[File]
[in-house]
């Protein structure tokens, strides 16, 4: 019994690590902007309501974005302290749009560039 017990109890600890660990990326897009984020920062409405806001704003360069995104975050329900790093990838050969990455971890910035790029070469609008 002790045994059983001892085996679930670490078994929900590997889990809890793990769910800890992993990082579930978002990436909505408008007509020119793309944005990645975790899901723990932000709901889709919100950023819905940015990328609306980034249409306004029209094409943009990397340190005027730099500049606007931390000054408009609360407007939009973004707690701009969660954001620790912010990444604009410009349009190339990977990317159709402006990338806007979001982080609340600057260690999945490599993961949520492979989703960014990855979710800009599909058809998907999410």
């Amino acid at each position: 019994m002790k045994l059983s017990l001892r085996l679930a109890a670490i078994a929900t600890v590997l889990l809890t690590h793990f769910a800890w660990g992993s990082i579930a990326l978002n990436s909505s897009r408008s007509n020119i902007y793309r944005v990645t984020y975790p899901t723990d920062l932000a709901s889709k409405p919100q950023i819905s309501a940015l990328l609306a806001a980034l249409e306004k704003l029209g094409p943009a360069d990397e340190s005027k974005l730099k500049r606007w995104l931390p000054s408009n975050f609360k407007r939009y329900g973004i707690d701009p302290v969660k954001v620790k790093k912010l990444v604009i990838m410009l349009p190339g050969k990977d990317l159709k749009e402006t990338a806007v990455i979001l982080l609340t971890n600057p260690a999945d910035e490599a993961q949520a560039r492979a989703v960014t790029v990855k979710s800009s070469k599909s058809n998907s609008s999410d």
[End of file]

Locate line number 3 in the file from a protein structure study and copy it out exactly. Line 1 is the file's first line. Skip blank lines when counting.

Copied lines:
């Amino acid at each position: 019994m002790k045994l059983s017990l001892r085996l679930a109890a670490i078994a929900t600890v590997l889990l809890t690590h793990f769910a800890w660990g992993s990082i579930a990326l978002n990436s909505s897009r408008s007509n020119i902007y793309r944005v990645t984020y975790p899901t723990d920062l932000a709901s889709k409405p919100q950023i819905s309501a940015l990328l609306a806001a980034l249409e306004k704003l029209g094409p943009a360069d990397e340190s005027k974005l730099k500049r606007w995104l931390p000054s408009n975050f609360k407007r939009y329900g973004i707690d701009p302290v969660k954001v620790k790093k912010l990444v604009i990838m410009l349009p190339g050969k990977d990317l159709k749009e402006t990338a806007v990455i979001l982080l609340t971890n600057p260690a999945d910035e490599a993961q949520a560039r492979a989703v960014t790029v990855k979710s800009s070469k599909s058809n998907s609008s999410d």